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The Crime Drama Hidden Gem You Can Catch On Hulu

In the early-to-mid 2000s, the dramas 24 and Lost revolutionized serialized storytelling on broadcast TV. Before those shows, dramas on broadcast networks were mostly episodic in nature instead of telling one story over the course of an entire season or even series. Maybe there would be an overarching story in a season, but episodes mostly stood on their own, and viewers wouldn't be lost if they missed a week. 

That changed with the premiere of the Fox network action thriller 24 in 2001, in which each season told a continuous story as every episode represented an hour in the day of counterterrorism operative Jack Bauer (Kiefer Sutherland). Then, in 2004, ABC's Lost introduced the concept of a broadcast TV story so complex that viewers would have to follow every detail for years just to make sense of it. Broadcast shows had been serialized before, but never so tightly. Prior to the 2000s, it was an article of faith among TV creatives that over-serialization alienated audiences and led to poor ratings. 

The seismic cultural impact of these shows led TV executives to try to replicate the serialized formula. One of the most successful post-24 serialized broadcast shows was the crime drama escape thriller Prison Break, also on Fox. It premiered in the summer of 2005 and became an instant hit. It ran for four seasons, and was revived for a single season in 2017. All five seasons are currently available to stream on Hulu, with the notable exception of Prison Break: The Final Break, two episodes that went straight to DVD in the form of a movie after the end of season 4. (The broadcast finale also serves as a finale, and is arguably the better coda to the series.) It's a little confusing, but ultimately it's a moot point, since both endings now exist in the world.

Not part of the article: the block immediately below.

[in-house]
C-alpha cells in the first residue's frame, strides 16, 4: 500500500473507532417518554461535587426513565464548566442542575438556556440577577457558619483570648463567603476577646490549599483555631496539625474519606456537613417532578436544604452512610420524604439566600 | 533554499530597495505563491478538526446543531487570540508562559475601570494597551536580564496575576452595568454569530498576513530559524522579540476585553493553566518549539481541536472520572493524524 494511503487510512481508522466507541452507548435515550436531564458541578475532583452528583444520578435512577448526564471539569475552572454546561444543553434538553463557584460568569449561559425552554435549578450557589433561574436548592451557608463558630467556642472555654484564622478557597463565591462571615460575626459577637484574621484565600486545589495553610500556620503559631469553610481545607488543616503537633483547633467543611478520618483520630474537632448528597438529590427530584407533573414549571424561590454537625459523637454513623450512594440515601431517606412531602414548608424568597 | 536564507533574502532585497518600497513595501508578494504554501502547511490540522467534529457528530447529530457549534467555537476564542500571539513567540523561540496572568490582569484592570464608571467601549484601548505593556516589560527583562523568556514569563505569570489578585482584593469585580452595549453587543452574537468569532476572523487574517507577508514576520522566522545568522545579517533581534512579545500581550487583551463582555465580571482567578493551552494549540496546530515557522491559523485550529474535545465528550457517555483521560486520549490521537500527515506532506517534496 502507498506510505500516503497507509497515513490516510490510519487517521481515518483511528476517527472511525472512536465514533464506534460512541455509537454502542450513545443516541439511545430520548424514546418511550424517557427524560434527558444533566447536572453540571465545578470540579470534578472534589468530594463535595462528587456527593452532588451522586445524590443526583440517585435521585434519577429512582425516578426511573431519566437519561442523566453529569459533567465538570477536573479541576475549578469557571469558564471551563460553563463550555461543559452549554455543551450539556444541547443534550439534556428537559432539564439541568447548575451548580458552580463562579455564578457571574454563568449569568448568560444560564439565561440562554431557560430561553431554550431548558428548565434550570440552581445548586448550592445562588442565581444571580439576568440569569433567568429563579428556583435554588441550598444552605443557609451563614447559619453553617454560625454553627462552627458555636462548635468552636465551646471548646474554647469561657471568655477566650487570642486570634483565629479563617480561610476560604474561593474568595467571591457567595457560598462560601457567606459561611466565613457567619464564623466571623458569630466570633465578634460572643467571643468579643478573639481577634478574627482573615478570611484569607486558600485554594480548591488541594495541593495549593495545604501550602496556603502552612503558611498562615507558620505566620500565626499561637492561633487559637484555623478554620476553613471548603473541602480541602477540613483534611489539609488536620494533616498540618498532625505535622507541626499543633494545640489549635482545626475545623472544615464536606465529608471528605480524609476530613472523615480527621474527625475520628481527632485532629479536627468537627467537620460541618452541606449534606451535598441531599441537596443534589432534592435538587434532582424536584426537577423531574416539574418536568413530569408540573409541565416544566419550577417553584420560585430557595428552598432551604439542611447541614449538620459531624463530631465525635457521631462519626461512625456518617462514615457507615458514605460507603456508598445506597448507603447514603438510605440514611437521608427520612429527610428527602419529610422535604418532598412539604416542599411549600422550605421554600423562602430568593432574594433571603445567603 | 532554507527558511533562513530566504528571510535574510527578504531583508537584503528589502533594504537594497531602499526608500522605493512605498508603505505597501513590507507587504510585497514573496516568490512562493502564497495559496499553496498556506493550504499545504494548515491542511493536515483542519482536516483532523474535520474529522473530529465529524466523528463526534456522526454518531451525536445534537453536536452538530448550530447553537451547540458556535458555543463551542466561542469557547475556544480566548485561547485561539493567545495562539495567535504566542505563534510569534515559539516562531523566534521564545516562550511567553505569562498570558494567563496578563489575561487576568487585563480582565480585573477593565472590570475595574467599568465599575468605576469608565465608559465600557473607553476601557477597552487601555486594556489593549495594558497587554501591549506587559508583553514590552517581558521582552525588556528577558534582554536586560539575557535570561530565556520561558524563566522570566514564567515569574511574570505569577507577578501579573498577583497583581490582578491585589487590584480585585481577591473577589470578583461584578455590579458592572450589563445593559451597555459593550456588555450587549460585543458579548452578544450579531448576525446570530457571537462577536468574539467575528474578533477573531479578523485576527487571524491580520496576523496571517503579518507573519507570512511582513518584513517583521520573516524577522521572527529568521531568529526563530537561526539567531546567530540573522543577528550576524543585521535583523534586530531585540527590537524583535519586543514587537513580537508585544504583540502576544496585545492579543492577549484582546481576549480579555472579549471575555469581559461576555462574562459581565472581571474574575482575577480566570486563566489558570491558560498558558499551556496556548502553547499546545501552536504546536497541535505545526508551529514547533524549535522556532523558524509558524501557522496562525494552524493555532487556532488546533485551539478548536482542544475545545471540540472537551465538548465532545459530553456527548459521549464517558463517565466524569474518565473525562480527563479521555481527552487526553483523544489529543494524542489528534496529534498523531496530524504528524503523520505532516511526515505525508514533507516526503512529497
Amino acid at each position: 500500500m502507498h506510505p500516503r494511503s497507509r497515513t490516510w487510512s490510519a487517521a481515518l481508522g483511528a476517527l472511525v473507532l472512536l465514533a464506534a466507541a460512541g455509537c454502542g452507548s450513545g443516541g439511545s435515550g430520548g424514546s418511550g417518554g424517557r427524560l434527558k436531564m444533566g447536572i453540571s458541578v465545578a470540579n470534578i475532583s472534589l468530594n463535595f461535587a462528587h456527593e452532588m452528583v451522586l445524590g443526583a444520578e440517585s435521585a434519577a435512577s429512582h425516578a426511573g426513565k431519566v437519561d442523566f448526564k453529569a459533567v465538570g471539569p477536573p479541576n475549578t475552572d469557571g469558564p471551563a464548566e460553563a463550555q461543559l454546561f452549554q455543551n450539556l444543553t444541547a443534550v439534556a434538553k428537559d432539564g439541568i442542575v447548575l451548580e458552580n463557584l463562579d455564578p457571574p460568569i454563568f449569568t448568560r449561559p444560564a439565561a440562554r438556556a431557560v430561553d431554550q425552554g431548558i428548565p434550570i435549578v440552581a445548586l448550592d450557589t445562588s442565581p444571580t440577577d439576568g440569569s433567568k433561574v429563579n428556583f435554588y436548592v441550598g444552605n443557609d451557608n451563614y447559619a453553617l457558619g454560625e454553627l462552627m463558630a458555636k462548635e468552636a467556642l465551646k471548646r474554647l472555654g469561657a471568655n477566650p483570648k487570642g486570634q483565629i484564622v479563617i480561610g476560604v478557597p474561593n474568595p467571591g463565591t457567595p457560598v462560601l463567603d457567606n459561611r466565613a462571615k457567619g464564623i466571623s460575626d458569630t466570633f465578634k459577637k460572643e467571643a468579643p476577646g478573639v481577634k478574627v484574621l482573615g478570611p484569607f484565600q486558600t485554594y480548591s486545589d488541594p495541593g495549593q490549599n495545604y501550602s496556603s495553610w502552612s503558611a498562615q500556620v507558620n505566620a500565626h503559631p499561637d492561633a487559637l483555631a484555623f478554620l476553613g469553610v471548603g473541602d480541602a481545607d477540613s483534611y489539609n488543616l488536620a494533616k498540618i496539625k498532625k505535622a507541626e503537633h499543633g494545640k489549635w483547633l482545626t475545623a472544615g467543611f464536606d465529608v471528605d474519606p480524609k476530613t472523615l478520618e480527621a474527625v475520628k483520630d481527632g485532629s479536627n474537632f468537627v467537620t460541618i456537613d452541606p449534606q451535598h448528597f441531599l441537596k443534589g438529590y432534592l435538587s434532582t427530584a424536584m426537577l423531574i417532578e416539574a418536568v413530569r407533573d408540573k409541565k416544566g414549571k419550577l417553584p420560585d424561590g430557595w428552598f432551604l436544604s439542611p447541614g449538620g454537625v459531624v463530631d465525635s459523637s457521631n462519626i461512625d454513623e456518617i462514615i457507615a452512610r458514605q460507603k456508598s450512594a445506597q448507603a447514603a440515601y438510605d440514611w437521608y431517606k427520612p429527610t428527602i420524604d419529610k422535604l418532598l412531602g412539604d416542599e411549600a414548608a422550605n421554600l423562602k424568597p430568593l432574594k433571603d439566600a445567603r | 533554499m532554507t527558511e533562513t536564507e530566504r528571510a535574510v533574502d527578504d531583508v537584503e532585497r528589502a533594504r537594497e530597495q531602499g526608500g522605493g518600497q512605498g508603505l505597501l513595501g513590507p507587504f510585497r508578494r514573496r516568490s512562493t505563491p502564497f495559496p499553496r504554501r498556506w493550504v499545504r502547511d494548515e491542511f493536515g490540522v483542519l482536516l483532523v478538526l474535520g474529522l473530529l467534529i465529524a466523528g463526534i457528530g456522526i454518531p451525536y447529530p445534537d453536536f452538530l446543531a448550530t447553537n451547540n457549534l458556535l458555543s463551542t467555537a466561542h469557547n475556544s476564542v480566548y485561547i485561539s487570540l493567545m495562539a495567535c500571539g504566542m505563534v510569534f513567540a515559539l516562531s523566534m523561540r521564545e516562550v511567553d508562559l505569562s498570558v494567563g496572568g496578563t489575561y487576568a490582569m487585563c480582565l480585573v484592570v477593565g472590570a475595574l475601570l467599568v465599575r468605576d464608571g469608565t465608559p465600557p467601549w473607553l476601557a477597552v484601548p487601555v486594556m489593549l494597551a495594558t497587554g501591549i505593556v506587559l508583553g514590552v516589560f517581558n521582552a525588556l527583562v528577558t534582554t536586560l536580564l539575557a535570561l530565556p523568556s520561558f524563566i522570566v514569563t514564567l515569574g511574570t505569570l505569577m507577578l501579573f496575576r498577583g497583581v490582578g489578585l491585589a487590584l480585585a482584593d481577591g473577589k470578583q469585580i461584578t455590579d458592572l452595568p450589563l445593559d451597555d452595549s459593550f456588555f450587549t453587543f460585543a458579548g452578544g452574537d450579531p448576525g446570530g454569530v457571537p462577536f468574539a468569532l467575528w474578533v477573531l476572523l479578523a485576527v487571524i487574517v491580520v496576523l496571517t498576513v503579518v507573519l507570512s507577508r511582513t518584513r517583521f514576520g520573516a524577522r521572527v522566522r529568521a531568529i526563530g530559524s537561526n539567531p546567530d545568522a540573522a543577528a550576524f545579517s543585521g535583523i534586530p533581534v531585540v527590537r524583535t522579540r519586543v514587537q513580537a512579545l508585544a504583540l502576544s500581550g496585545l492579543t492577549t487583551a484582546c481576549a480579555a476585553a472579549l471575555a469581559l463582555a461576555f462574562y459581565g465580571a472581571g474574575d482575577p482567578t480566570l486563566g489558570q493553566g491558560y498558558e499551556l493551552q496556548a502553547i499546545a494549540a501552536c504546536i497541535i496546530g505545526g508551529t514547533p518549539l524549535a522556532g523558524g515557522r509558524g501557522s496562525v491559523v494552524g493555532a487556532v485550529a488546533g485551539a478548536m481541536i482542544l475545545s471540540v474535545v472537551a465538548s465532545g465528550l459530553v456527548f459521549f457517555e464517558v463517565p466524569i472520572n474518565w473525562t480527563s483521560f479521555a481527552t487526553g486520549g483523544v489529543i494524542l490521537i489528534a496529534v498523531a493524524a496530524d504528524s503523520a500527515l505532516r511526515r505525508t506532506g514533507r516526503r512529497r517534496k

Anyway, Prison Break doesn't get talked about as much as 24 or Lost anymore, and it's entered the realm of being a half-forgotten hidden gem from a different TV era.

Prison Break is a great serialized thriller

Prison Break follows a man named Michael Scofield (Wentworth Miller), whose brother Lincoln Burrows (Dominic Purcell) is imprisoned and about to be put to death for a murder he didn't commit. Lincoln's appeals are exhausted, so Michael comes up with a new, high-stakes plan to free his brother. Michael robs a bank and pleads no contest at his trial and gets sent to Fox River State Penitentiary, the same prison where Lincoln is being held. Inside, Michael reveals his plan: He has the prison's construction blueprint tattooed on his body, and he's going to use it to figure out exactly how to break them out. Further seasons follow the brothers as they try to unravel the conspiracy around who framed Lincoln, while trying to avoid being captured. There are at least two more prison breaks after the first one over the course of the show.

The show has an average critical score of 60% on review aggregator Rotten Tomatoes, with the highest score for season 1 (77%) and the lowest for seasons 3 and 4 (50%). It got repetitive after a while, but Prison Break's certainly not the first show to see its concept wear thin after season 1The Wall Street Journal's Dorothy Rabinowitz called Prison Break "a show worth watching if only because it is one prison series with a coherent story line, propelled forward, weekly, by a substantive plot and the talents of Wentworth Miller."

Fan ratings on Rotten Tomatoes are comparable in their pattern of higher ratings for the early seasons, followed by a decline in seasons 3 and 4 with a slight uptick for the revival season. There won't be a second revival; star Dominic Miller said he wouldn't do it. But the five seasons on Hulu are plenty.